One-hundred and twenty-nine patients were treated during the study period. Of these, 82 were analyzed for complications and implant-survival. Further, 36 patients were available for functional assessment after a mean follow-up of 86 months (range: 24–154). There were 75 complications in total. The overall failure rate for DFR was 64.6% (53/82 patients). The most common failure mechanisms were type III (mechanical failure), followed by type I (soft tissue) and type II (aseptic loosening). The mean MSTS score (out of 30) was 17 for group A and 12 for group B. All the clinical outcome scores revealed an age-dependent deterioration of function.

Conclusion

DFR is an established procedure to restore distal femoral integrity. However, complication rates are high. Post-procedure functionality depends mainly on the patient’s age at initial reconstruction.

Keywords

Distal femoral replacementRevision arthroplastyInfectionMegaprosthesisSarcoma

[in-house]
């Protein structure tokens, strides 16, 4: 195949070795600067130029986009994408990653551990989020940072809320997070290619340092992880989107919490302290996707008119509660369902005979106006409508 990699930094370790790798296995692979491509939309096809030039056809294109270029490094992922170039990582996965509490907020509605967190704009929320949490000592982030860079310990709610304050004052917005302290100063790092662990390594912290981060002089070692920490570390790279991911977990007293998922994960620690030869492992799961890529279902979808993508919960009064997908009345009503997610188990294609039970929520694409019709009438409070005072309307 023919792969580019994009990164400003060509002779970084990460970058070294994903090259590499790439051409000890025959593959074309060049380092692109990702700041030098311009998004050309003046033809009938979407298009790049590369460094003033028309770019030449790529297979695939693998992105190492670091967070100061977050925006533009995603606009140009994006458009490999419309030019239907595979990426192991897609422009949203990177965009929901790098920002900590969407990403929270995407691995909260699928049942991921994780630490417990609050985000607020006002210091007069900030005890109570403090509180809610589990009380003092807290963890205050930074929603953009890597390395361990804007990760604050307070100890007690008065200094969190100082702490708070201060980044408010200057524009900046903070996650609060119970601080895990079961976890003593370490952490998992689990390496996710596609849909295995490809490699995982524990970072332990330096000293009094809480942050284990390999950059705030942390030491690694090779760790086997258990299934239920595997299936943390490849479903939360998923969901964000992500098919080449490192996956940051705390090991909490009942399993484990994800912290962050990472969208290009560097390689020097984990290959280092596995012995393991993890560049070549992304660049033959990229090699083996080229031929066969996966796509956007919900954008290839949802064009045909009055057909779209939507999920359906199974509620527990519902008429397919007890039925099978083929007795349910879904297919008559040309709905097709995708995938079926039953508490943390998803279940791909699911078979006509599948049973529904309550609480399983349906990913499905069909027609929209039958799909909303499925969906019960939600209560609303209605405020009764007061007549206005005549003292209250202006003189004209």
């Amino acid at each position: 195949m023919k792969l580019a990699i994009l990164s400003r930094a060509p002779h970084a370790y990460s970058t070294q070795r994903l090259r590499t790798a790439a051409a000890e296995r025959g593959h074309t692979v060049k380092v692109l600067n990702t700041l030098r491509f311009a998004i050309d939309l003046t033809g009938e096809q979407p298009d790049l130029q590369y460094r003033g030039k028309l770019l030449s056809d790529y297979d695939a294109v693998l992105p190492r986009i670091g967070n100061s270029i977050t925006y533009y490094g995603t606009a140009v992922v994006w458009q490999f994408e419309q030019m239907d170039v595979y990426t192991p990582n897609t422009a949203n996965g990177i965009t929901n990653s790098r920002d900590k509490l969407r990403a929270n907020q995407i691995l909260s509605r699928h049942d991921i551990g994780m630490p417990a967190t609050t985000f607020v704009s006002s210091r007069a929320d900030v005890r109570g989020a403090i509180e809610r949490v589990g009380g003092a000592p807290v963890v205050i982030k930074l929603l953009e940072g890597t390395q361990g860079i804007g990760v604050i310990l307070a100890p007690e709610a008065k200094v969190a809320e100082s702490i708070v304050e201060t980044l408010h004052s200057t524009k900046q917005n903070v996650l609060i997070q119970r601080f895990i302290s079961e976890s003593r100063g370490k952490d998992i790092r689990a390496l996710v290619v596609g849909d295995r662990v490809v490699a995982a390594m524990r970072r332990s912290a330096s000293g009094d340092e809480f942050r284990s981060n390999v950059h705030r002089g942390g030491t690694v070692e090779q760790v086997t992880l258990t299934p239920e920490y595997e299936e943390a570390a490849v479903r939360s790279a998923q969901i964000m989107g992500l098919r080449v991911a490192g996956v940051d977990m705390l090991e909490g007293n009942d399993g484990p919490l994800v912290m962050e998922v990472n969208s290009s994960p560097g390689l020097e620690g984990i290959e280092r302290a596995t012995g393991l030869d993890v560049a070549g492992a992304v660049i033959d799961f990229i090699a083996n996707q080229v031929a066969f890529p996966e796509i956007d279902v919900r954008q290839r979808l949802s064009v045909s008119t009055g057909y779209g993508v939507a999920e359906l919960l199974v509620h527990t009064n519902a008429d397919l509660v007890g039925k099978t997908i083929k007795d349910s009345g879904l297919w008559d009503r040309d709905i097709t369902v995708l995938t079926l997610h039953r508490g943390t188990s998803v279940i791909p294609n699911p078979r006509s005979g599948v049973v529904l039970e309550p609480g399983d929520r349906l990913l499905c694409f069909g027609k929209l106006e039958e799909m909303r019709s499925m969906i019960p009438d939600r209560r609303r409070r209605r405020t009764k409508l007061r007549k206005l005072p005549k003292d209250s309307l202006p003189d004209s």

Background

With improved survival for primary bone malignancies resulting from modern chemotherapy regimens, the development of limb-salvage procedures has flourished. In the lower extremity, where the primary function of the skeleton is to support body weight and allow ambulation, reconstruction of bone defects is of major interest to preserve its function. Many surgical options for the reconstruction and stabilization of massive bone defects around the knee joint have been described and include biologic options with autografts and allografts or the use of tumor endoprostheses [1]. The evolution of distal femoral replacements (DFR) has gone from custom-made devices to modern modular implants and more recently, to the addition of antibacterial coatings [2].